Can the Particle nature of light be explained by wave interactions?
When emitted from an atom, does a photon propagate through space-time as a sphere, in all directions, as a wave or as a directed point particle?
There is confusion here in the concepts "photon", and "light".
The photon is a quantum mechanical entity, i.e. its existence in space obeys quantum mechanical rules and a wave equation defines its wavefunction, a solution of a quantized form of Maxwell's equations. The Psi*Psi of the solutions of this equation for given boundarry conditions give the probability density of finding a "photon" hit at an (x,y,z,t).It is the probability density for the photon that has sinusoidal/wave properties.
therefore I think the particle nature of light is simply a by-product of wave interactions, they only exist as a way to show interactions of wave functions or put in another way, light is simply the interactions of wave functions.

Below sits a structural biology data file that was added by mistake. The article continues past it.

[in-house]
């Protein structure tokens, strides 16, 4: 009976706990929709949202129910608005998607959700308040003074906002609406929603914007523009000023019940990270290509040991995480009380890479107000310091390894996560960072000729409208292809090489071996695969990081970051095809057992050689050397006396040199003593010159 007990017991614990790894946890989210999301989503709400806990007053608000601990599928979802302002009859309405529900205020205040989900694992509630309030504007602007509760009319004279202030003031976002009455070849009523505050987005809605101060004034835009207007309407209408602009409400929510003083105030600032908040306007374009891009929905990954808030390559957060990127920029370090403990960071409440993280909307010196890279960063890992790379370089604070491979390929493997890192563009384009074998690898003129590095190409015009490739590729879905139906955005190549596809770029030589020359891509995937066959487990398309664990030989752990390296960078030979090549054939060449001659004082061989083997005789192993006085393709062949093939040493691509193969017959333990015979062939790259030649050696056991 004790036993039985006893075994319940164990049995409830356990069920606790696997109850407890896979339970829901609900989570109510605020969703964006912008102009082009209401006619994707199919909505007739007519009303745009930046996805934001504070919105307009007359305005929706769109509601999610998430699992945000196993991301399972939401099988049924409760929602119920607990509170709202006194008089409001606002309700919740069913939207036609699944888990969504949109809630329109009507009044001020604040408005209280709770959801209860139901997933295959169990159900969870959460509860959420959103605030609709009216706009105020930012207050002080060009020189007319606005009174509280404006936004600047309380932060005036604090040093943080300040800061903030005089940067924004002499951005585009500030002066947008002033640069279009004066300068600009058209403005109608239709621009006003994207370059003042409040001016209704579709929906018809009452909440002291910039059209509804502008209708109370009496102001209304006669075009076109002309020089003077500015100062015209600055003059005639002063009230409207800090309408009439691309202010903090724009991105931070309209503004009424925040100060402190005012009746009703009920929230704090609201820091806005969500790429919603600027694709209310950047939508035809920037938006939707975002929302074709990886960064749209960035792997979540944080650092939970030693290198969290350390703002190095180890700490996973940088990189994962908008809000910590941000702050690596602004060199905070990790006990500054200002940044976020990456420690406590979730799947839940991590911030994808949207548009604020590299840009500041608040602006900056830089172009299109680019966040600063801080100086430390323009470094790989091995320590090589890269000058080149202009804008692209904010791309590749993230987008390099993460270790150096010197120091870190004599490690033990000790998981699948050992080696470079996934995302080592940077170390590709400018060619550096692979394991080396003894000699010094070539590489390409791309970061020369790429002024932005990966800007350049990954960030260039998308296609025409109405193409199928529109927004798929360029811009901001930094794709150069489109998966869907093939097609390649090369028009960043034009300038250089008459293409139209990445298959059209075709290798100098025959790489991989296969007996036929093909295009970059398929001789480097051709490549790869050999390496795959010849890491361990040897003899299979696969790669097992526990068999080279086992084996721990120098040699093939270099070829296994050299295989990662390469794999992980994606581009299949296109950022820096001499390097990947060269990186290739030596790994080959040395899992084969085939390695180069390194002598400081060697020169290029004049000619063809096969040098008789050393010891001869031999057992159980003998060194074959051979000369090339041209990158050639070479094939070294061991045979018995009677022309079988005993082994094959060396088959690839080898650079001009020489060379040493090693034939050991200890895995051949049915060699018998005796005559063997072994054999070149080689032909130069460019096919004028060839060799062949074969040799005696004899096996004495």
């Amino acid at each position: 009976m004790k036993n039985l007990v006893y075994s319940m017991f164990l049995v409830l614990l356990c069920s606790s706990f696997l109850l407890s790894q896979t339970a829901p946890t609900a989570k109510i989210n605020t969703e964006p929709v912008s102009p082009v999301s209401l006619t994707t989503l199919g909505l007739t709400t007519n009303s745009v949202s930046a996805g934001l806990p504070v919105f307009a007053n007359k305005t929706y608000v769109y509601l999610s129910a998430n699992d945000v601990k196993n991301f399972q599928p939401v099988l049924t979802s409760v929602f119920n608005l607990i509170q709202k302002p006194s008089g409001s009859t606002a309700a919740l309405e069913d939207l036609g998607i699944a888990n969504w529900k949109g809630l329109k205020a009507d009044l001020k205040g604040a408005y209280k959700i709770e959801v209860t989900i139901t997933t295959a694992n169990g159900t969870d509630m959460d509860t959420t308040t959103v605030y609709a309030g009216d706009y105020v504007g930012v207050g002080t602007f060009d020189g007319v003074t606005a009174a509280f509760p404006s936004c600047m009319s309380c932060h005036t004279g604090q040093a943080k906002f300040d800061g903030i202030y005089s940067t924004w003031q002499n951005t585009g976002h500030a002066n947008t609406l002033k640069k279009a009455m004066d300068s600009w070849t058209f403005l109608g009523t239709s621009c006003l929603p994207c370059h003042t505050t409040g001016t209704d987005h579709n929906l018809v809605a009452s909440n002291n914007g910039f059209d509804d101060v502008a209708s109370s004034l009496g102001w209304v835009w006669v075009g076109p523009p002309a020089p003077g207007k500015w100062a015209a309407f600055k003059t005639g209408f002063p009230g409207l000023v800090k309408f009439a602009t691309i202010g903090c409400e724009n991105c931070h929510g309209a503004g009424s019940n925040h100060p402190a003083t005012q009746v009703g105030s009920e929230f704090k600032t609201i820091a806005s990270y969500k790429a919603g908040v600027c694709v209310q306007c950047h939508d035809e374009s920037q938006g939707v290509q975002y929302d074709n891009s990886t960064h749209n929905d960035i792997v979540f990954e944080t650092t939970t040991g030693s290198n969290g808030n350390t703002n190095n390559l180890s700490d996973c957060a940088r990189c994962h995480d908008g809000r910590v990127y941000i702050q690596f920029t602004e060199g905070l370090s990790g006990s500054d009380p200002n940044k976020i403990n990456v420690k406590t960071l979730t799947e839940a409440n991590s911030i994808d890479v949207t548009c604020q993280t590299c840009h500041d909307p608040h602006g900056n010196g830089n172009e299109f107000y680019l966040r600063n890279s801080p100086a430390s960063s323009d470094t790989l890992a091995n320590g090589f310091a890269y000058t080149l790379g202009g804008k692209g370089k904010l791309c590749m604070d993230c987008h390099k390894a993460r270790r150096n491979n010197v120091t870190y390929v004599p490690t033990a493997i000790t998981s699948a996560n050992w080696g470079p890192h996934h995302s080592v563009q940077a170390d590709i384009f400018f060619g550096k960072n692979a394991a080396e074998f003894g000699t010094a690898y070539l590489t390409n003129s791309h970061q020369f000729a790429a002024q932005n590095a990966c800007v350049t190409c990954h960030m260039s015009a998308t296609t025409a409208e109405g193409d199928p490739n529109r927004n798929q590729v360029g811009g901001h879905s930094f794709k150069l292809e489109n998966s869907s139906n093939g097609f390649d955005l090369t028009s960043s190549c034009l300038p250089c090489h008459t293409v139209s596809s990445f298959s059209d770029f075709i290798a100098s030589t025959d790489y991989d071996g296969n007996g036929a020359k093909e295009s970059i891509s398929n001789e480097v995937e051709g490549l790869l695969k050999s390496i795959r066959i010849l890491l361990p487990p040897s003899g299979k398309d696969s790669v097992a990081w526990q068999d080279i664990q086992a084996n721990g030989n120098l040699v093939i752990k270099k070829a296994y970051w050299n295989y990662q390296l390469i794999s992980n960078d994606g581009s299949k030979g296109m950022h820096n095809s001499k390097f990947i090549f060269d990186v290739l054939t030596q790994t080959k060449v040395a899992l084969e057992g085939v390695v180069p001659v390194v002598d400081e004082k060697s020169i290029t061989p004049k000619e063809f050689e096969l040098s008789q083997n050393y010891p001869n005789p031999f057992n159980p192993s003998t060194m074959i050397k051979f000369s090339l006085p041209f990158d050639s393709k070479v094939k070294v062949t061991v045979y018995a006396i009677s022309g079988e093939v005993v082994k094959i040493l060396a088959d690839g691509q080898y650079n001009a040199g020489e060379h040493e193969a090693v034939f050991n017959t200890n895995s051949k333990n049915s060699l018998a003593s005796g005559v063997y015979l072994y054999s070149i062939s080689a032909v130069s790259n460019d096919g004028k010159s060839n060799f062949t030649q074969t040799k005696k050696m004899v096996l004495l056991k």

Light is an emergent quantity from an enormous confluence of photons with energy h*nu. To see how this happens one needs quantum field theory. It is not surprising that the classical electromagnetic wave will have as a frequency in its amplitude the nu of the photon energy, because both are solutions of maxwell's equations.
The photons in a light beam do not interact, (very small probability) they are superimposed as wavefunctions and when complex squared the electric and magnetic fields which define the wave properties of light appear. It is the quantum nature that is the underlying framework. The same is true for classical waves emerging from the underlying quantum mechanical level of atoms and molecules